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ZFIN ID: ZDB-PUB-161216-1
An ongoing role for Wnt signaling in differentiating melanocytes in vivo
Vibert, L., Aquino, G., Gehring, I., Subkhankulova, T., Schilling, T.F., Rocco, A., Kelsh, R.N.
Date: 2017
Source: Pigment cell & melanoma research 30(2): 219-232 (Journal)
Registered Authors: Gehring, Ines, Kelsh, Robert, Schilling, Tom
Keywords: mitfa, Differentiation, Melanocyte, Specification, Wnt signaling, Zebrafish, neural crest
MeSH Terms:
  • Animals
  • Cell Differentiation*
  • Cells, Cultured
  • Embryo, Nonmammalian/cytology*
  • Embryo, Nonmammalian/metabolism
  • Gene Expression Regulation, Developmental*
  • Gene Regulatory Networks
  • Melanocytes/cytology*
  • Melanocytes/metabolism
  • Wnt Signaling Pathway*
  • Zebrafish/genetics
  • Zebrafish/growth & development*
  • Zebrafish Proteins/genetics
  • Zebrafish Proteins/metabolism*
PubMed: 27977907 Full text @ Pigment Cell Melanoma Res.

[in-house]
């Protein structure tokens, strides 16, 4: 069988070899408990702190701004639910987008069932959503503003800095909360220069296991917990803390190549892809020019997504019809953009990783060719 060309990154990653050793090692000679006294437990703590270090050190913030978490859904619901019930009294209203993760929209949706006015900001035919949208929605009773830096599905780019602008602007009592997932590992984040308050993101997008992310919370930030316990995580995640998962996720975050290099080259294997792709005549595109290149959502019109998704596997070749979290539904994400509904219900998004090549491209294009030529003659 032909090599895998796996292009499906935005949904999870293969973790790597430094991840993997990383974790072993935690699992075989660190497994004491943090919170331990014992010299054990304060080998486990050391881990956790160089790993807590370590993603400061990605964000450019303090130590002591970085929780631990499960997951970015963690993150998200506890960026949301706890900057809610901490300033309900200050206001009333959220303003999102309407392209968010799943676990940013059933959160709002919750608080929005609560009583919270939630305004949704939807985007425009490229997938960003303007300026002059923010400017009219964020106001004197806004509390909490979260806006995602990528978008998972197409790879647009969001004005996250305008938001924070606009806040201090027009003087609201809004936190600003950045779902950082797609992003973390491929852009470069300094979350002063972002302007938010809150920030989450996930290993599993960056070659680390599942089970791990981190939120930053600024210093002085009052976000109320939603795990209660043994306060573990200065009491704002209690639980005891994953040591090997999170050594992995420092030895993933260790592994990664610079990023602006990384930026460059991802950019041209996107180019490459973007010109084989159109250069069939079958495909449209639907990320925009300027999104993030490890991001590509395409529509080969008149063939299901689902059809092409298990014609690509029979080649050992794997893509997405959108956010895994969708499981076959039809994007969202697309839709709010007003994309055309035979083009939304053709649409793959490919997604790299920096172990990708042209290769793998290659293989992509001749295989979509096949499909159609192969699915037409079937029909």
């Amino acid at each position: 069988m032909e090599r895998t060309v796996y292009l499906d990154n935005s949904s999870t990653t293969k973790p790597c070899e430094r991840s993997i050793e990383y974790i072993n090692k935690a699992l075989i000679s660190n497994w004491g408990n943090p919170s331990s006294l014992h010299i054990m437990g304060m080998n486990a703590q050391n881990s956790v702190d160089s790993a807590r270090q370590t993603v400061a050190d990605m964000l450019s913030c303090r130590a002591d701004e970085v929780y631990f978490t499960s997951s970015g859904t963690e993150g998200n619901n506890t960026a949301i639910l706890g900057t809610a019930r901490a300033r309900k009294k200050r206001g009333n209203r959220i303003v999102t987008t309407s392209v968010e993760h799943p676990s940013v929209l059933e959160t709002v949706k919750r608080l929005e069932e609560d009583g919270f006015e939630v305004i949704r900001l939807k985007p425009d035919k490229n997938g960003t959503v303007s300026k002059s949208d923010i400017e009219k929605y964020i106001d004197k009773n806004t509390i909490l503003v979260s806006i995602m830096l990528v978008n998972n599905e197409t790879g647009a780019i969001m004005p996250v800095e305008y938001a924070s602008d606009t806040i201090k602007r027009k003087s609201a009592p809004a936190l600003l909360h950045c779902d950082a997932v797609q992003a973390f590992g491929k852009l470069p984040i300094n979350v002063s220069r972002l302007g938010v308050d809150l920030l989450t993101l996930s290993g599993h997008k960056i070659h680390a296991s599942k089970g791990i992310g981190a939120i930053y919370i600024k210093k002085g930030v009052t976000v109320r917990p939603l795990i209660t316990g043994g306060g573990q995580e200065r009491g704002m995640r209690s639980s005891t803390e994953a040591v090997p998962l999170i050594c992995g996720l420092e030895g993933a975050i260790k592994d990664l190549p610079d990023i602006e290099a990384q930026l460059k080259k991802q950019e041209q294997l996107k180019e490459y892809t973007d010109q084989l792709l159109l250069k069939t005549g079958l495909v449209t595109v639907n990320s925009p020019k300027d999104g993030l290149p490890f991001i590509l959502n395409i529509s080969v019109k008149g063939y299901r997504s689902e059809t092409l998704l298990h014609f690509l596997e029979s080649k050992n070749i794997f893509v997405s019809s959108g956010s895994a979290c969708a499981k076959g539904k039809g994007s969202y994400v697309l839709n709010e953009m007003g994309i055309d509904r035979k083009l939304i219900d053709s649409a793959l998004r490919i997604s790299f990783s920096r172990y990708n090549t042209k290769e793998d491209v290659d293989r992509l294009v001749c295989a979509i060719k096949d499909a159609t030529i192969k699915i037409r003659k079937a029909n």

A role for Wnt signaling in melanocyte specification from neural crest is conserved across vertebrates, but possible ongoing roles in melanocyte differentiation have received little attention. Using a systems biology approach to investigate the gene regulatory network underlying stable melanocyte differentiation in zebrafish highlighted a requirement for a positive feedback loop involving the melanocyte master regulator Mitfa. Here we test the hypothesis that Wnt signaling contributes to that positive feedback. We show firstly that Wnt signaling remains active in differentiating melanocytes and secondly that enhanced Wnt signaling drives elevated transcription of mitfa. We show that chemical activation of the Wnt signaling pathway at early stages of melanocyte development enhances melanocyte specification as expected, but importantly that at later (differentiation) stages it results in altered melanocyte morphology, although melanisation is not obviously affected. Downregulation of Wnt signaling also results in altered melanocyte morphology and organisation. We conclude that Wnt signaling plays a role in regulating ongoing aspects of melanocyte differentiation in zebrafish.